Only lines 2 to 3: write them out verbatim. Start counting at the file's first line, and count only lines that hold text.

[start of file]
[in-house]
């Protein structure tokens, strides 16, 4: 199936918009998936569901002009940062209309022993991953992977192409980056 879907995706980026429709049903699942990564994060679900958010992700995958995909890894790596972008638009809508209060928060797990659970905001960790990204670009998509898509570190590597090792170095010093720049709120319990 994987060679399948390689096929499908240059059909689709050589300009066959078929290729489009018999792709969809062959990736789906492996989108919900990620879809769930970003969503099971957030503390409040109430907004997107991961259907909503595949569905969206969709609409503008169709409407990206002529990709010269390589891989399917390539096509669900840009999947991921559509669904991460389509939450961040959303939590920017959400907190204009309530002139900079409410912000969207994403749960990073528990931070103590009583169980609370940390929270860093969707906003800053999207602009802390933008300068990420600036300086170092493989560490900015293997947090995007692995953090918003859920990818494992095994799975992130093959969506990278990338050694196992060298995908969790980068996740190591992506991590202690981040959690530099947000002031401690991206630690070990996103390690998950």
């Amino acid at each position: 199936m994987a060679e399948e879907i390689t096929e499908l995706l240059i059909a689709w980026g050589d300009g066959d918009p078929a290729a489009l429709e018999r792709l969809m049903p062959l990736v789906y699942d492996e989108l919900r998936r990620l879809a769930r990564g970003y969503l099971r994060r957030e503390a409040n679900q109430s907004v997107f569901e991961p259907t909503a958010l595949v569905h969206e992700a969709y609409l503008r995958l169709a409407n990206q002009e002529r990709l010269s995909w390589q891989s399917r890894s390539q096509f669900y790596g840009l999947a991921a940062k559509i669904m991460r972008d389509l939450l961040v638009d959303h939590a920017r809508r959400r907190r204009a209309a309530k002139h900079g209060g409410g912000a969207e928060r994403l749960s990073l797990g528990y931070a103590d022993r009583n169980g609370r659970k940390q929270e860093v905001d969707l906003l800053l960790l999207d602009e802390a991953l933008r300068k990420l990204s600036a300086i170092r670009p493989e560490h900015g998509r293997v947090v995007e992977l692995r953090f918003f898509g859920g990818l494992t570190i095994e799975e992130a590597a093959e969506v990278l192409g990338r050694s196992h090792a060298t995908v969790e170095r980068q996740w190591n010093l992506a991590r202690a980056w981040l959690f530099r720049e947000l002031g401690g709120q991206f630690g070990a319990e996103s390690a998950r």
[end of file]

């Protein structure tokens, strides 16, 4: 199936918009998936569901002009940062209309022993991953992977192409980056 879907995706980026429709049903699942990564994060679900958010992700995958995909890894790596972008638009809508209060928060797990659970905001960790990204670009998509898509570190590597090792170095010093720049709120319990 994987060679399948390689096929499908240059059909689709050589300009066959078929290729489009018999792709969809062959990736789906492996989108919900990620879809769930970003969503099971957030503390409040109430907004997107991961259907909503595949569905969206969709609409503008169709409407990206002529990709010269390589891989399917390539096509669900840009999947991921559509669904991460389509939450961040959303939590920017959400907190204009309530002139900079409410912000969207994403749960990073528990931070103590009583169980609370940390929270860093969707906003800053999207602009802390933008300068990420600036300086170092493989560490900015293997947090995007692995953090918003859920990818494992095994799975992130093959969506990278990338050694196992060298995908969790980068996740190591992506991590202690981040959690530099947000002031401690991206630690070990996103390690998950």
């Amino acid at each position: 199936m994987a060679e399948e879907i390689t096929e499908l995706l240059i059909a689709w980026g050589d300009g066959d918009p078929a290729a489009l429709e018999r792709l969809m049903p062959l990736v789906y699942d492996e989108l919900r998936r990620l879809a769930r990564g970003y969503l099971r994060r957030e503390a409040n679900q109430s907004v997107f569901e991961p259907t909503a958010l595949v569905h969206e992700a969709y609409l503008r995958l169709a409407n990206q002009e002529r990709l010269s995909w390589q891989s399917r890894s390539q096509f669900y790596g840009l999947a991921a940062k559509i669904m991460r972008d389509l939450l961040v638009d959303h939590a920017r809508r959400r907190r204009a209309a309530k002139h900079g209060g409410g912000a969207e928060r994403l749960s990073l797990g528990y931070a103590d022993r009583n169980g609370r659970k940390q929270e860093v905001d969707l906003l800053l960790l999207d602009e802390a991953l933008r300068k990420l990204s600036a300086i170092r670009p493989e560490h900015g998509r293997v947090v995007e992977l692995r953090f918003f898509g859920g990818l494992t570190i095994e799975e992130a590597a093959e969506v990278l192409g990338r050694s196992h090792a060298t995908v969790e170095r980068q996740w190591n010093l992506a991590r202690a980056w981040l959690f530099r720049e947000l002031g401690g709120q991206f630690g070990a319990e996103s390690a998950r």